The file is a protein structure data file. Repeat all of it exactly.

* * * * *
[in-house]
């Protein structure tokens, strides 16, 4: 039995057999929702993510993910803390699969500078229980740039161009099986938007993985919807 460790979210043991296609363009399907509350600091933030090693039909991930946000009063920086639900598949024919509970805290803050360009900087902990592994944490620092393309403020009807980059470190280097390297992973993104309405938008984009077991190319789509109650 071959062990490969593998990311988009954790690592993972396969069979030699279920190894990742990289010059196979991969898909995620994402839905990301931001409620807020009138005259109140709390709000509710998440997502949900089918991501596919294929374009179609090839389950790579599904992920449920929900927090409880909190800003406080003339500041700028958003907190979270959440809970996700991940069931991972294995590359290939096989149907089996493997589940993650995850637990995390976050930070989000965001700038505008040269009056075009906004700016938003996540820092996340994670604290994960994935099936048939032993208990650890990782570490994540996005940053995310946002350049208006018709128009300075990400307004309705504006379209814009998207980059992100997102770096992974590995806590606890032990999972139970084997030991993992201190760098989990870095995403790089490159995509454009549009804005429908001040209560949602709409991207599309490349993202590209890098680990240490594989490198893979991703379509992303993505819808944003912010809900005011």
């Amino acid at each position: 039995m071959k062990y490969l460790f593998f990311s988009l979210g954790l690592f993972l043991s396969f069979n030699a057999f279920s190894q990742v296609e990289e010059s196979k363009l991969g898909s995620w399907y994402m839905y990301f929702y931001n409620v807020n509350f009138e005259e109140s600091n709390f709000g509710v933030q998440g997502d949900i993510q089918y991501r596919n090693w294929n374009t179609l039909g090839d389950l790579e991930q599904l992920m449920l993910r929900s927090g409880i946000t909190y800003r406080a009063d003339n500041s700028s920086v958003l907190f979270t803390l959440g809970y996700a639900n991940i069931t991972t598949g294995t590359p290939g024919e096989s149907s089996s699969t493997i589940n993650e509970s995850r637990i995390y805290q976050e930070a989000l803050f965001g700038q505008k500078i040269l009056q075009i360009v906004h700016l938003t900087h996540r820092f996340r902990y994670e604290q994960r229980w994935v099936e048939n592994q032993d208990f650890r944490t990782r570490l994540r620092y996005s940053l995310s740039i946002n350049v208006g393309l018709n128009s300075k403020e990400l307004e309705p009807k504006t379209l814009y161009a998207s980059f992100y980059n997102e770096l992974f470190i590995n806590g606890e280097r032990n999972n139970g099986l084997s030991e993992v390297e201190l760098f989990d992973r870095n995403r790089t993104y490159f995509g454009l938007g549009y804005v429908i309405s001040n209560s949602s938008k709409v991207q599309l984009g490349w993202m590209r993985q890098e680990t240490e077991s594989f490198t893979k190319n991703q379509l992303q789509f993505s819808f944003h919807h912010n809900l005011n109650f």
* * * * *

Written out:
[in-house]
């Protein structure tokens, strides 16, 4: 039995057999929702993510993910803390699969500078229980740039161009099986938007993985919807 460790979210043991296609363009399907509350600091933030090693039909991930946000009063920086639900598949024919509970805290803050360009900087902990592994944490620092393309403020009807980059470190280097390297992973993104309405938008984009077991190319789509109650 071959062990490969593998990311988009954790690592993972396969069979030699279920190894990742990289010059196979991969898909995620994402839905990301931001409620807020009138005259109140709390709000509710998440997502949900089918991501596919294929374009179609090839389950790579599904992920449920929900927090409880909190800003406080003339500041700028958003907190979270959440809970996700991940069931991972294995590359290939096989149907089996493997589940993650995850637990995390976050930070989000965001700038505008040269009056075009906004700016938003996540820092996340994670604290994960994935099936048939032993208990650890990782570490994540996005940053995310946002350049208006018709128009300075990400307004309705504006379209814009998207980059992100997102770096992974590995806590606890032990999972139970084997030991993992201190760098989990870095995403790089490159995509454009549009804005429908001040209560949602709409991207599309490349993202590209890098680990240490594989490198893979991703379509992303993505819808944003912010809900005011």
């Amino acid at each position: 039995m071959k062990y490969l460790f593998f990311s988009l979210g954790l690592f993972l043991s396969f069979n030699a057999f279920s190894q990742v296609e990289e010059s196979k363009l991969g898909s995620w399907y994402m839905y990301f929702y931001n409620v807020n509350f009138e005259e109140s600091n709390f709000g509710v933030q998440g997502d949900i993510q089918y991501r596919n090693w294929n374009t179609l039909g090839d389950l790579e991930q599904l992920m449920l993910r929900s927090g409880i946000t909190y800003r406080a009063d003339n500041s700028s920086v958003l907190f979270t803390l959440g809970y996700a639900n991940i069931t991972t598949g294995t590359p290939g024919e096989s149907s089996s699969t493997i589940n993650e509970s995850r637990i995390y805290q976050e930070a989000l803050f965001g700038q505008k500078i040269l009056q075009i360009v906004h700016l938003t900087h996540r820092f996340r902990y994670e604290q994960r229980w994935v099936e048939n592994q032993d208990f650890r944490t990782r570490l994540r620092y996005s940053l995310s740039i946002n350049v208006g393309l018709n128009s300075k403020e990400l307004e309705p009807k504006t379209l814009y161009a998207s980059f992100y980059n997102e770096l992974f470190i590995n806590g606890e280097r032990n999972n139970g099986l084997s030991e993992v390297e201190l760098f989990d992973r870095n995403r790089t993104y490159f995509g454009l938007g549009y804005v429908i309405s001040n209560s949602s938008k709409v991207q599309l984009g490349w993202m590209r993985q890098e680990t240490e077991s594989f490198t893979k190319n991703q379509l992303q789509f993505s819808f944003h919807h912010n809900l005011n109650f």